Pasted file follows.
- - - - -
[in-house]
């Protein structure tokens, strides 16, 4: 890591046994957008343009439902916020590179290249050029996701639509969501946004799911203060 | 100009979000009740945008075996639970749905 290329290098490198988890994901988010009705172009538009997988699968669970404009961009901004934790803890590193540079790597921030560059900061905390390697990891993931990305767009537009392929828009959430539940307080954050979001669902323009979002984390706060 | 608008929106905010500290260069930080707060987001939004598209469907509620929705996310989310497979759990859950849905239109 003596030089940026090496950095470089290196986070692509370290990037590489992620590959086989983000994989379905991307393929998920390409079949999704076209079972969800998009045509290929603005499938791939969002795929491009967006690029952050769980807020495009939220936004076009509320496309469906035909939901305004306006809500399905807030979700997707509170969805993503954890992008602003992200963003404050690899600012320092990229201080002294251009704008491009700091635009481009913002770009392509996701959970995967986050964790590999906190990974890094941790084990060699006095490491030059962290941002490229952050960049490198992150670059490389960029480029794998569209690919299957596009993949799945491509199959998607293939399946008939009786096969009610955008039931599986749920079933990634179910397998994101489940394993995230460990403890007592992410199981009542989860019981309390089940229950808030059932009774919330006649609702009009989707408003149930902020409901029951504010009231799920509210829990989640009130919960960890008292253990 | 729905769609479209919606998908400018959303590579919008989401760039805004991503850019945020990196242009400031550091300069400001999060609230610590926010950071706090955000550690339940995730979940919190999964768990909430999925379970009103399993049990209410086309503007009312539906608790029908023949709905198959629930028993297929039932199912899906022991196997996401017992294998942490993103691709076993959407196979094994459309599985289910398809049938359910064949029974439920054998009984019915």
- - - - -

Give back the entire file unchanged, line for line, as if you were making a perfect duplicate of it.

[in-house]
């Protein structure tokens, strides 16, 4: 890591046994957008343009439902916020590179290249050029996701639509969501946004799911203060 | 100009979000009740945008075996639970749905 290329290098490198988890994901988010009705172009538009997988699968669970404009961009901004934790803890590193540079790597921030560059900061905390390697990891993931990305767009537009392929828009959430539940307080954050979001669902323009979002984390706060 | 608008929106905010500290260069930080707060987001939004598209469907509620929705996310989310497979759990859950849905239109 003596030089940026090496950095470089290196986070692509370290990037590489992620590959086989983000994989379905991307393929998920390409079949999704076209079972969800998009045509290929603005499938791939969002795929491009967006690029952050769980807020495009939220936004076009509320496309469906035909939901305004306006809500399905807030979700997707509170969805993503954890992008602003992200963003404050690899600012320092990229201080002294251009704008491009700091635009481009913002770009392509996701959970995967986050964790590999906190990974890094941790084990060699006095490491030059962290941002490229952050960049490198992150670059490389960029480029794998569209690919299957596009993949799945491509199959998607293939399946008939009786096969009610955008039931599986749920079933990634179910397998994101489940394993995230460990403890007592992410199981009542989860019981309390089940229950808030059932009774919330006649609702009009989707408003149930902020409901029951504010009231799920509210829990989640009130919960960890008292253990 | 729905769609479209919606998908400018959303590579919008989401760039805004991503850019945020990196242009400031550091300069400001999060609230610590926010950071706090955000550690339940995730979940919190999964768990909430999925379970009103399993049990209410086309503007009312539906608790029908023949709905198959629930028993297929039932199912899906022991196997996401017992294998942490993103691709076993959407196979094994459309599985289910398809049938359910064949029974439920054998009984019915």